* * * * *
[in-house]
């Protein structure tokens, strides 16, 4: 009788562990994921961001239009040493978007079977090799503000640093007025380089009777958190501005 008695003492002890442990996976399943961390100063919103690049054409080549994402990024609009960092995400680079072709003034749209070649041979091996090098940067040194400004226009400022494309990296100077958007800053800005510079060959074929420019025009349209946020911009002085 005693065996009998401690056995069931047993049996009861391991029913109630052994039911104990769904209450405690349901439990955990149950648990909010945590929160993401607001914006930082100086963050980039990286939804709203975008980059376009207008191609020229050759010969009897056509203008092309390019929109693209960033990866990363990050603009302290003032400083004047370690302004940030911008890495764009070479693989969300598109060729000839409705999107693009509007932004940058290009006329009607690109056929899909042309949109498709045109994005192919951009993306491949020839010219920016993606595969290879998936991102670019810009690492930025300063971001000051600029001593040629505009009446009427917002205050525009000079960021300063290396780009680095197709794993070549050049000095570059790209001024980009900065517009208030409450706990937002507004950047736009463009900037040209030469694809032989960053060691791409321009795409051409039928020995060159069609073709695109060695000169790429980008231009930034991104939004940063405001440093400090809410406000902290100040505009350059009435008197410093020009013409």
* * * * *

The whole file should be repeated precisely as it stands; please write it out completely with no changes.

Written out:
[in-house]
């Protein structure tokens, strides 16, 4: 009788562990994921961001239009040493978007079977090799503000640093007025380089009777958190501005 008695003492002890442990996976399943961390100063919103690049054409080549994402990024609009960092995400680079072709003034749209070649041979091996090098940067040194400004226009400022494309990296100077958007800053800005510079060959074929420019025009349209946020911009002085 005693065996009998401690056995069931047993049996009861391991029913109630052994039911104990769904209450405690349901439990955990149950648990909010945590929160993401607001914006930082100086963050980039990286939804709203975008980059376009207008191609020229050759010969009897056509203008092309390019929109693209960033990866990363990050603009302290003032400083004047370690302004940030911008890495764009070479693989969300598109060729000839409705999107693009509007932004940058290009006329009607690109056929899909042309949109498709045109994005192919951009993306491949020839010219920016993606595969290879998936991102670019810009690492930025300063971001000051600029001593040629505009009446009427917002205050525009000079960021300063290396780009680095197709794993070549050049000095570059790209001024980009900065517009208030409450706990937002507004950047736009463009900037040209030469694809032989960053060691791409321009795409051409039928020995060159069609073709695109060695000169790429980008231009930034991104939004940063405001440093400090809410406000902290100040505009350059009435008197410093020009013409």